A rise in global mean sea level (GMSL) is generally associated with global warming, and there is great interest in projecting future changes in GMSL in climate forecasts. The rate of GMSL increase is estimated at about 1.9 mm/year during the twentieth century1, increasing to 3.1 mm/year during the past three decades2. The increase in GMSL rate in recent decades is mostly attributed to water mass inflow from mountain glaciers (0.7 mm/year) and from the Greenland Ice Sheet (GrIS) (0.5 mm/year)2. During the same period, the Antarctic Ice Sheet (AIS) has contributed about 0.3 mm/year to GMSL, roughly half the amount from the GrIS. However, the Ice sheet Mass Balance Inter-comparison Exercise 2 (IMBIE2)3 reported recently that the rate of AIS ice mass loss has evidently increased during the last decade; the rate was estimated to about − 47 Gton/year during 1992–2006, increasing to − 194 Gton/year during 2007–2017. If such an acceleration of AIS ice mass loss continues, then the AIS would soon become a larger contributor to GMSL change than the GrIS.

AIS ice mass balance is determined by ice discharge (D) and surface mass balance (SMB). The latter includes precipitation, sublimation and meltwater runoff, but sublimation and runoff are negligible for the AIS4. The empirical projection of AIS mass balance and its contribution to GMSL is based on the assumption that long-term variations of AIS mass is mostly controlled by D which undergoes slow (decadal and longer) variability because significant long-term variations have not been seen in AIS precipitation rates during the last a few decades3. However, the previous study5 based on comparison of GRACE gravity data and a SMB reanalysis model estimated that acceleration of ice mass loss in the Amundsen Sea Embayment portion of the AIS during 2003–2013 was − 13.6 Gton/year2, and that precipitation decrease during the same period explained about 60% of this (− 8.2 Gton/year2). Precipitation effects on AIS mass balance (i.e. SMB) should be carefully considered in order to understand multi-decadal and longer AIS mass changes, given that precipitation tends to vary on relatively long climate oscillation time scales. Therefore, abrupt AIS mass loss during the last decade found in IMBIE2 needs to be understood by separating contributions of D and SMB.

The objective of this study is to examine AIS SMB since 1979 using the state-of-the-art numerical model and its contribution to AIS mass balance. We show that inter-annual and longer SMB variations are significant. We also find a bi-polar SMB pattern associated with a precipitation decrease in the Pacific sector, and increases in Atlantic and Indian sectors, which is highly correlated with the Southern Annular Mode (SAM). AIS SMB variations produce apparent abrupt AIS mass loss, and after correcting for the SMB contribution, AIS mass loss associated with D shows a steady increase.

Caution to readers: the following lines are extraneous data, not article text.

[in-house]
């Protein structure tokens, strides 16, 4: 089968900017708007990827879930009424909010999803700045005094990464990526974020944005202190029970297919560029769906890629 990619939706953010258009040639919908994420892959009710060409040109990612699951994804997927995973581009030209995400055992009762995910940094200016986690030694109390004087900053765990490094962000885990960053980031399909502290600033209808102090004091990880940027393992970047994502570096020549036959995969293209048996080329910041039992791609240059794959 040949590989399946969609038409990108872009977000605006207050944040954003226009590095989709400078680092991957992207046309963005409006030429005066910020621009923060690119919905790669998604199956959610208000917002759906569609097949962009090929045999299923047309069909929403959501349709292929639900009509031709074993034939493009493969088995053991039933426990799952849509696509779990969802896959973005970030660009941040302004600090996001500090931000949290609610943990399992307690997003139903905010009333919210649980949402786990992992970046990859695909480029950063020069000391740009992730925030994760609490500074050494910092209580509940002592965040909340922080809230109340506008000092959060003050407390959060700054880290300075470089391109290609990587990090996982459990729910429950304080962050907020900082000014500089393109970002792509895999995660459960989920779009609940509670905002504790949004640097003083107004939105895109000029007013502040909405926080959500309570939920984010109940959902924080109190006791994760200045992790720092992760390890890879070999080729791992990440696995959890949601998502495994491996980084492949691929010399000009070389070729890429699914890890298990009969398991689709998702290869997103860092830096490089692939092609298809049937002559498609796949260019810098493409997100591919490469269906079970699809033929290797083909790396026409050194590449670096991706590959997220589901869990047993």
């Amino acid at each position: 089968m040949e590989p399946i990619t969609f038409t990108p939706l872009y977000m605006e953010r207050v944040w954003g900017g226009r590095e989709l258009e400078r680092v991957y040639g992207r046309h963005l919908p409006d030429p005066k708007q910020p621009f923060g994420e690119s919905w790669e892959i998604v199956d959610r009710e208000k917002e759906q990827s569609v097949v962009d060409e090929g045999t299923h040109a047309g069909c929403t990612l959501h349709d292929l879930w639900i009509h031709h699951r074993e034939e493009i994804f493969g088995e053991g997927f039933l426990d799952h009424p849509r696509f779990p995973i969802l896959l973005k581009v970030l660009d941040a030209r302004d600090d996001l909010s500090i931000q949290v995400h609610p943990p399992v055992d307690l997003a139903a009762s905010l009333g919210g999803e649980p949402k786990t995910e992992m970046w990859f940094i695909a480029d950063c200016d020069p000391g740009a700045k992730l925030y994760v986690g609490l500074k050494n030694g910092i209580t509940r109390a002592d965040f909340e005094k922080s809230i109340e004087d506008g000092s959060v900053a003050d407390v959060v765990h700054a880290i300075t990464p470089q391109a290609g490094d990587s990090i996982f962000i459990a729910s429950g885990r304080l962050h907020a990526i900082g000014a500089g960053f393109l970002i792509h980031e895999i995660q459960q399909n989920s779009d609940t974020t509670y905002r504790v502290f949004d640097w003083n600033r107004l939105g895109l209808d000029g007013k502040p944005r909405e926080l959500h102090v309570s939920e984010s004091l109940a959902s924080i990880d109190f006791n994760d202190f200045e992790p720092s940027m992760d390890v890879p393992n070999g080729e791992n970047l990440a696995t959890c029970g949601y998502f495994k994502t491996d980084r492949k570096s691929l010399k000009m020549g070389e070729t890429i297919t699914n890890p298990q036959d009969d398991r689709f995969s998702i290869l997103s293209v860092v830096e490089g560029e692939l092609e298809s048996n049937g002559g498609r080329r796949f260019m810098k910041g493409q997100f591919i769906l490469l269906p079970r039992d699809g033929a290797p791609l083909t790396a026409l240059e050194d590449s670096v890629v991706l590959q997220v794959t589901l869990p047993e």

AIS SMB from 1979 to 2017

Precipitation rates (1979–2017) of numerical models show common variation in sub-annual and annual time scales (see “Methods” and Supplementary Fig. S1). This may be partly because that they are commonly forced by the European Centre for Medium Range Weather Forecasts (ECMWF) reanalyses6,7. There are minor inter-annual and longer period variations, and long-term trends are not statistically significant8. The linear trend of precipitation rates from ECMWF Reanalysis 5th Generation (ERA5)9 is estimated to − 0.1 ± 0.5 Gton/year with a 95% confidence interval, and other models provide similar near-zero rates. As a result, it has been thought that the role of precipitation in long-term AIS mass variation can be ignored3. We use the most recent state-of-the-art reanalysis, ERA5, to investigate this.

AIS mass change (M) is approximately determined by ice discharge (D) and SMB, related by \(M=SMB-D\). Precipitation accumulation (time integration of precipitation) contributes to AIS mass change in SMB. Small long-term precipitation variations will tend to be amplified, while shorter period but larger sub-annual and annual fluctuations will tend to be suppressed by integration. A small negative linear trend in precipitation rate, for example, can produce a significant acceleration in ice mass loss. Figure 1a shows accumulation of precipitation (approximately equivalent to SMB). A linear trend was removed from accumulated precipitation time series, equivalent to removing the mean value in precipitation rate, which is not the focus of this study. Detrended SMB (\(\Delta\) SMB) from ERA5 shows inter-annual and longer variations10, but an acceleration rate in \(\Delta\) SMB is minor over the entire study period (1979–2017). We estimated acceleration at grid points to obtain acceleration maps in Fig. 1b. Only statistically significant values (non-zero within a 95% confidence interval) are plotted. Acceleration rates in most regions are significant despite their small spatial average over the entire AIS (− 0.3 Gton/year2). For example, a positive acceleration of about 2 Gton/year2 is shown in Atlantic and Indian Sectors while a negative acceleration of about − 2 Gton/year2 is found in the Pacific Sector. A spatial pattern of significant acceleration bisects the entire AIS.